The scope of services offered by a boundary surveyor provides clarification for defining property boundaries. A surveyor will survey the property and make a map specifying the physical features of the area on the ground at the time of the survey.
If a person wishes to find out the name of the legal owner of a property or the legal boundary of the property, it is advisable to contact the HM Land Registry.
This land registry defines the legal boundary of a particular plot of land, and it is an invisible line which is legally specified. Often this legal boundary coincides with physical features like a wall or hedge, which are used to demarcate a property.
If you need help defining your property boundaries, you can get advice from a surveyor.
However, it should be noted that often there is no physical feature to indicate the legal boundary and in some cases, the physical feature like the wall may be rebuilt in another location. A surveyors base maps are used by the land registry to create a title plan to match the title deeds.
Typically a red box or red line will be used to denote the legal boundary of the property. If the boundary does not coincide with any physical feature on the Ordnance Survey map used, the land registry may provide additional information to define the legal boundary.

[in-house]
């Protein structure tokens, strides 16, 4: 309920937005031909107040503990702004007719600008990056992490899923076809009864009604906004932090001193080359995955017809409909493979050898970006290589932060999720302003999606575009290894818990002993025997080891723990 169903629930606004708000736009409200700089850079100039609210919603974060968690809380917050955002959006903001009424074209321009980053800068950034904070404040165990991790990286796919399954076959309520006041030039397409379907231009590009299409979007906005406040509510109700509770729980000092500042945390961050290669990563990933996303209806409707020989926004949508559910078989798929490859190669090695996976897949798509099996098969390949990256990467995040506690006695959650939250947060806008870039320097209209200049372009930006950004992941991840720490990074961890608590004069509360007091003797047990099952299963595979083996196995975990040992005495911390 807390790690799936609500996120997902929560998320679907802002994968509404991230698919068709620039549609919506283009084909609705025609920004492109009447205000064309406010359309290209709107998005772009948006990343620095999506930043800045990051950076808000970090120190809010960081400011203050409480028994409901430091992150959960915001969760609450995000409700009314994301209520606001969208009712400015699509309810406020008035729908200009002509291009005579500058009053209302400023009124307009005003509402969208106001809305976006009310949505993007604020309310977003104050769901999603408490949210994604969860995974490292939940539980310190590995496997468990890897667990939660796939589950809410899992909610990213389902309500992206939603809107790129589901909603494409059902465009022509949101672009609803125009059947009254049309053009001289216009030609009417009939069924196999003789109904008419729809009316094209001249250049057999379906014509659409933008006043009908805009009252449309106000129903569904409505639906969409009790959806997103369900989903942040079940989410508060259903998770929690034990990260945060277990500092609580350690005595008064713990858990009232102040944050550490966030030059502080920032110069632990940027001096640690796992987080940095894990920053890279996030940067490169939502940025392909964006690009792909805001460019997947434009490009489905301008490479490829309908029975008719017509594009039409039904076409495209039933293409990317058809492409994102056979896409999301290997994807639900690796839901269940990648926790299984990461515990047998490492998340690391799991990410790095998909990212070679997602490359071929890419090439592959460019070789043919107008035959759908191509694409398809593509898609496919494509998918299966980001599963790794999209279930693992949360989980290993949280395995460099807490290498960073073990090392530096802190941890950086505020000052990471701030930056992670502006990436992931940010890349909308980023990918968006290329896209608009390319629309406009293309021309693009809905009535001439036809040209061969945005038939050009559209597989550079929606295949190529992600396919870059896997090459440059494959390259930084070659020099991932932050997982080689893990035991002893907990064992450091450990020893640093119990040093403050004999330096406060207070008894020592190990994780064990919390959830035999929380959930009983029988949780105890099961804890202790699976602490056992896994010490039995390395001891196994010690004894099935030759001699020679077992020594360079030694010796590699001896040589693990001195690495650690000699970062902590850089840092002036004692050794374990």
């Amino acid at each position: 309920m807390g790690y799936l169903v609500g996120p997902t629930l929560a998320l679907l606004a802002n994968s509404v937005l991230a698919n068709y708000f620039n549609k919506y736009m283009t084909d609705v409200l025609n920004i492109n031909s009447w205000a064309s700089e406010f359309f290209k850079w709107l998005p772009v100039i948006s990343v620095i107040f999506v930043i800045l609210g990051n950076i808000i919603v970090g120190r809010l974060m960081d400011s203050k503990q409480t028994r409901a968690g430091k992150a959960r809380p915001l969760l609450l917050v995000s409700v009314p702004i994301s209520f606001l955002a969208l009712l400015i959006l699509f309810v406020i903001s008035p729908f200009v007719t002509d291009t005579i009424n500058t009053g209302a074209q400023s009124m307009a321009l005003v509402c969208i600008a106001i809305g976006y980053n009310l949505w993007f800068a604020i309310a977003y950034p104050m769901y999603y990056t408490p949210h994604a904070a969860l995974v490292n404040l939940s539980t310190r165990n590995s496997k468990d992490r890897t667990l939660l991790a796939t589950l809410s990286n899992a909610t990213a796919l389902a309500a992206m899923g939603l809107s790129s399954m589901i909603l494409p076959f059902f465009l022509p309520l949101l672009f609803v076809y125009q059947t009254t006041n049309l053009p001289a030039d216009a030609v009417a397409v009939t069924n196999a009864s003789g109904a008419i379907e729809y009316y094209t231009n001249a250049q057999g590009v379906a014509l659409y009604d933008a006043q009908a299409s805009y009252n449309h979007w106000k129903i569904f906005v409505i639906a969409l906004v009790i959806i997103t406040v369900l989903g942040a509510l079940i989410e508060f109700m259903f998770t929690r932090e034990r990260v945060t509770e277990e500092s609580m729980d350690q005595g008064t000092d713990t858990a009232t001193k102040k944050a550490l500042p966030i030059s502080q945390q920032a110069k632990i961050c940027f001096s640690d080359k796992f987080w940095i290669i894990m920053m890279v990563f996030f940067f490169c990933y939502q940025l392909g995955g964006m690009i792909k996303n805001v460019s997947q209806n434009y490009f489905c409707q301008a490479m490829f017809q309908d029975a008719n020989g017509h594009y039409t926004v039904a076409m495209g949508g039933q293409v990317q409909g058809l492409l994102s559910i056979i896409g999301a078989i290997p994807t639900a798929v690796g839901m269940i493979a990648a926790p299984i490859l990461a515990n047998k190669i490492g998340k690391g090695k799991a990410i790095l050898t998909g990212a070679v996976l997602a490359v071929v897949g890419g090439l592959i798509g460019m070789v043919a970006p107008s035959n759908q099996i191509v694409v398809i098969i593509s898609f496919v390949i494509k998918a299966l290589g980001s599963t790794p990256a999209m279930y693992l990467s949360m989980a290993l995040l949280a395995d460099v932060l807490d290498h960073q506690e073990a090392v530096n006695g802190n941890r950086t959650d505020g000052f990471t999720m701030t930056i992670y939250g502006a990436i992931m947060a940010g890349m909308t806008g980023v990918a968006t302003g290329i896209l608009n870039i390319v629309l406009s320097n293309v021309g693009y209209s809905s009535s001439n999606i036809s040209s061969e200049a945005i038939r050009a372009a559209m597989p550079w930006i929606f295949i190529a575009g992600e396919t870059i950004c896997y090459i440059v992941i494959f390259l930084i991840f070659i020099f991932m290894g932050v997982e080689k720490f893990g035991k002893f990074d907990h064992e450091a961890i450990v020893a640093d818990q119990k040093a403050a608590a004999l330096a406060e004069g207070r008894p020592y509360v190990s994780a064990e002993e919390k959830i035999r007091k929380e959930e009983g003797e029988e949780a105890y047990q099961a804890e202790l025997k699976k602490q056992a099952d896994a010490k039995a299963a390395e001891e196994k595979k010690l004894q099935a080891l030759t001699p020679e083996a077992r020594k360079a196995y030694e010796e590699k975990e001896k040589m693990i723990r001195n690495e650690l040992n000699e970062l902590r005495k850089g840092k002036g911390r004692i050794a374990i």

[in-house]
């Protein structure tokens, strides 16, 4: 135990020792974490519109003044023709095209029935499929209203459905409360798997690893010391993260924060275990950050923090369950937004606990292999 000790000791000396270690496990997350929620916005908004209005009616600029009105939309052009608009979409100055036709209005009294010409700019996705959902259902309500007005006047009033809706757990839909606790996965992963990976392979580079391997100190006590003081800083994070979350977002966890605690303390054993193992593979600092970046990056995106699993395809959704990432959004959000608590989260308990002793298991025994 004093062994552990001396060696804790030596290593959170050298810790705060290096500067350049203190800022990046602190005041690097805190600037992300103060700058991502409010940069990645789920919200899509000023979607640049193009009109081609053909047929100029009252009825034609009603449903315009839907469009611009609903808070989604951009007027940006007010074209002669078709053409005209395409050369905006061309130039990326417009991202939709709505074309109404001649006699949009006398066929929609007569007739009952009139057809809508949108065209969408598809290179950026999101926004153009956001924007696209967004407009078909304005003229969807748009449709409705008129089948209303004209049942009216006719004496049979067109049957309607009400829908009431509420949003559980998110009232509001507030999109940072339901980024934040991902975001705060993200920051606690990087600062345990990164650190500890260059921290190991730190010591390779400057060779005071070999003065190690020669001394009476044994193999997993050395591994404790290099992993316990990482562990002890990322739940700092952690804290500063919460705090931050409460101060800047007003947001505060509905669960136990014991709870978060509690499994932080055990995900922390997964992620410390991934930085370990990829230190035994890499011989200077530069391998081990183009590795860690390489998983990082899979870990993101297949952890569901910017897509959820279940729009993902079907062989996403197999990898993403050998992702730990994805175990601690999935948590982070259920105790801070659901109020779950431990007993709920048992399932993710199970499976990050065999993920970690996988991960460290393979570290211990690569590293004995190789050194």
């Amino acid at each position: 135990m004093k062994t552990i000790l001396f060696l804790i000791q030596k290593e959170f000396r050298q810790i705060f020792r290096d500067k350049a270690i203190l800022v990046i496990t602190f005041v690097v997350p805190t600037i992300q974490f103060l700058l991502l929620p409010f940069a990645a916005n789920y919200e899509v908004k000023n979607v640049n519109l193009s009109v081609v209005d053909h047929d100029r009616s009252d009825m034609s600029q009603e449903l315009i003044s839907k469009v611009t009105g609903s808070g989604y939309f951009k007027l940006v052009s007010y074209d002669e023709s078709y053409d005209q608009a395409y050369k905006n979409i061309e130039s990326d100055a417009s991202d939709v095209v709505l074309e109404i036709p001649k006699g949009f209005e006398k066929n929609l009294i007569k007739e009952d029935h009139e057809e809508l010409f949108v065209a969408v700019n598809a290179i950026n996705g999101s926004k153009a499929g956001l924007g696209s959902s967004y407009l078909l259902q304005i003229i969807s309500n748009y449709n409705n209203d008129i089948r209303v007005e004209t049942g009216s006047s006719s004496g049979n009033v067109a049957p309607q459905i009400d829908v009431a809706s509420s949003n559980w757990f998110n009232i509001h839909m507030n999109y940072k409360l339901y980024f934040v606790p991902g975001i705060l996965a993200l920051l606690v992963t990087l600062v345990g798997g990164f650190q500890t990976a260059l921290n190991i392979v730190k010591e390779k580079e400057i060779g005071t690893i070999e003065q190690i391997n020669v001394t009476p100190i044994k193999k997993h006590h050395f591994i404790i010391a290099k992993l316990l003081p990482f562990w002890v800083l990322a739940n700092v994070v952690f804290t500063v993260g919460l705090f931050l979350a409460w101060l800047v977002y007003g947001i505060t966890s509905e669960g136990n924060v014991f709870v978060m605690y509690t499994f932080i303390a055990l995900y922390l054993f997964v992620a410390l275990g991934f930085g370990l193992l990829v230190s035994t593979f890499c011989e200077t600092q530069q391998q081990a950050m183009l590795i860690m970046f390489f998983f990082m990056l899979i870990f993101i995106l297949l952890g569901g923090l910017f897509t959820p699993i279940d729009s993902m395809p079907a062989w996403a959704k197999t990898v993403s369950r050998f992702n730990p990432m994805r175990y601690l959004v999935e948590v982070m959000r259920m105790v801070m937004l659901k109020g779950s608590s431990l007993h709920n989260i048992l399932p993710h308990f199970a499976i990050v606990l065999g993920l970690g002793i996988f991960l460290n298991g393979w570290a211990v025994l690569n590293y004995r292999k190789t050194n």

Hence if anyone has queries regarding a specific fence, wall or hedge, or legal boundaries, they should contact the land registry.
Using QuitClaim deed to define boundaries
To define the boundary between their properties clearly, property owners whose properties are adjoining each other can mutually decide the location of the boundary.
They can then legalize the boundary by signing legal deeds which specify the boundary. If the property owner has a mortgage it is advisable to consult a local attorney, before making the legal boundary deeds.
The mortgage terms may specify that the mortgage holder should be notified if even a tiny part of the land is transferred.
While some mortgages may not be affected by the boundary change, property owners should be aware that some mortgage companies specify that they can demand immediate and complete repayment of the loan if the borrower transfers any part of the property.
Some property owners may prefer to draw their Quit Claim deed, using reference books like the Deeds Book, written by Mary Randolph and published by Nolo Press.
However, even if there is no mortgage, it is advisable to get an attorney to review the deed, or provide legally valid property descriptions. Spending money on these legal services can help prevent confusion and disputes at a later date.
A quitclaim deed is signed after the property owners mutually redefine the legal boundary between their properties. In this deed, each of the property owners will transfer any right he may have to the property on the other side of the dividing line to the neighbour.
The deed is then recorded and filed in the land records office for the county, which is usually located in the courthouse. This ensures that there will be no dispute about the boundary at a later date.
All buyers who wish to purchase the property in future will be able to find the deed easily and find out the exact boundary of the property, avoiding disputes in future.